The alleged assailant, Abd al-Wahab Khalaila, a Palestinian from the Hebron area in the southern West Bank, was executed by an armed civilian.

And hours after Israeli troops withdrew from Jenin, a gunman opened fire at an Israeli police vehicle, “causing damage but no casualties,” The New York Times reported.

Such attacks against Israelis are an inevitable consequence of military operations resulting in Palestinian fatalities.

Amos Harel, a correspondent for Haaretz, observed that this “macabre dance is far from over – a fact which no military operation will change anytime soon.”

Trauma and palpable anger

Another inevitable consequence of military assaults is trauma among the Palestinians who endure it.

Families in Jenin described Israeli soldiers blowing up the doors to their homes and ransacking their belongings to look for weapons. Israeli snipers commandeered some Palestinian residences while others were razed.

Residents told Al Jazeera that they believed Israel destroyed roads and other civilian infrastructure in a vain attempt to turn public sentiment against the resistance, forcing activists to surrender.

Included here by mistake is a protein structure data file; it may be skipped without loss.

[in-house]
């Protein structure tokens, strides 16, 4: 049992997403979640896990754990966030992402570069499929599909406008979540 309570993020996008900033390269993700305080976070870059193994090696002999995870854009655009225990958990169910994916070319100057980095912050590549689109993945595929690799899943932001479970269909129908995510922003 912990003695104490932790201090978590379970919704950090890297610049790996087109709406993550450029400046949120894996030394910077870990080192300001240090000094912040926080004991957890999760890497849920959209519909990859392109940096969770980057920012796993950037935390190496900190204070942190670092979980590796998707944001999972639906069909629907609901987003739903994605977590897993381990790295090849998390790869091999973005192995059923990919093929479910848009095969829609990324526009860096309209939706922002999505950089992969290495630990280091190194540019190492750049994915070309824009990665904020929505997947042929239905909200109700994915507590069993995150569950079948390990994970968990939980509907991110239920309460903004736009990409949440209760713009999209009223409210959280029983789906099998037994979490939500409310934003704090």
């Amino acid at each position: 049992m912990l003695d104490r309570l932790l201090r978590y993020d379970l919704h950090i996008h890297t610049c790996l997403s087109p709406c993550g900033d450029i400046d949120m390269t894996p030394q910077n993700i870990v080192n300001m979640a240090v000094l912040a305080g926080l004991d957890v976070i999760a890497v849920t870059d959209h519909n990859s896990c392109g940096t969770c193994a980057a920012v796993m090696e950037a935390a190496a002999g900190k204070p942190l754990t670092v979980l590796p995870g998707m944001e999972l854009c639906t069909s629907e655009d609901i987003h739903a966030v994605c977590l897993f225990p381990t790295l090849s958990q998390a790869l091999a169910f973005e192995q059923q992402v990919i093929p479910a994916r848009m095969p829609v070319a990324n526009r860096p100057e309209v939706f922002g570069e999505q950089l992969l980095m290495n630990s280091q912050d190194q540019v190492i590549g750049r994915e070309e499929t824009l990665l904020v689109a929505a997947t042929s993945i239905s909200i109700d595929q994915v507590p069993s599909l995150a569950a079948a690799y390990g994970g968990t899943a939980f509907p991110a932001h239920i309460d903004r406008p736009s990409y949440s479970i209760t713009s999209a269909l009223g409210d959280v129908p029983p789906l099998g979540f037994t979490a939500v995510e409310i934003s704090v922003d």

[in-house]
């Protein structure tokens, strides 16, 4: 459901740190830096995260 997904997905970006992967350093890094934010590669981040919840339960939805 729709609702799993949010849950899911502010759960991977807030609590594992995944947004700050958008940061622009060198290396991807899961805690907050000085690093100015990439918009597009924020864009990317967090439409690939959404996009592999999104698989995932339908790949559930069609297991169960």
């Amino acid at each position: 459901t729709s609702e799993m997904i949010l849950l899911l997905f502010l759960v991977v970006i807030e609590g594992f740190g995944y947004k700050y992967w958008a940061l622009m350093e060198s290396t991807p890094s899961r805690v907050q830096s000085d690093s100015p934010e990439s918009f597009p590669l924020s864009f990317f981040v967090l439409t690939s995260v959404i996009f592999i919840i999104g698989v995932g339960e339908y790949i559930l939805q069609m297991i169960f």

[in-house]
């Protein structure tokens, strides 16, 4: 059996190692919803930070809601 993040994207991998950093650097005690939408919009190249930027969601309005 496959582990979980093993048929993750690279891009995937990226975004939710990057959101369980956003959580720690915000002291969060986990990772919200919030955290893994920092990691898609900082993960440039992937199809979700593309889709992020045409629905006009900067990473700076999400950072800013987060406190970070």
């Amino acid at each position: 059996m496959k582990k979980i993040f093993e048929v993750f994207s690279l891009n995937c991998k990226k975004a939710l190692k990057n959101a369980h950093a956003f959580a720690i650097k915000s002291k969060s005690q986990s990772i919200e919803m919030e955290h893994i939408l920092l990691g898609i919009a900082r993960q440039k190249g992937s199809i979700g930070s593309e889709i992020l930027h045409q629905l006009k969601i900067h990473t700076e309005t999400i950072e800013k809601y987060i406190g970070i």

Israeli defense minister Gallant’s hope that the incursion in Jenin would boost the Palestinian Authority, which has long lost control in the city, was surely dashed on Wednesday. Al Jazeera Arabic’s live broadcast showed mourners chasing officials from the Ramallah government out of a mass funeral procession for those killed:

Rather than strengthening the Palestinian Authority – which failed to protect people in Jenin, as it failed to protect Palestinians during recent settler pogroms – the Israeli raid only further exposed its weakness and emboldened Palestinians to express their contempt for it.

Ghassan Khatib, a Palestinian analyst and former minister, said that “one of the casualties of [the Israeli invasion of Jenin] is the Palestinian Authority, which is further marginalized.”

The online publication Middle East Eye reported on Wednesday that “a palpable sense of anger could be felt in the streets of Jenin … with many people believing that the PA was negligent and failed to protect Palestinians.”

On Wednesday, independent UN human rights experts said that Israel’s airstrikes and invasion may constitute a war crime.

While Israel claimed the incursion to be a “counterterrorism” measure, the experts said that “the attacks constitute collective punishment of the Palestinian population, who have been labeled a ‘collective security threat’ in the eyes of Israeli authorities.”

“For this relentless violence to end, Israel’s illegal occupation must end,” the experts said. “It cannot be corrected or improved in the margins, because it is wrong to the core.”

Reprinted from the Electronic Intifada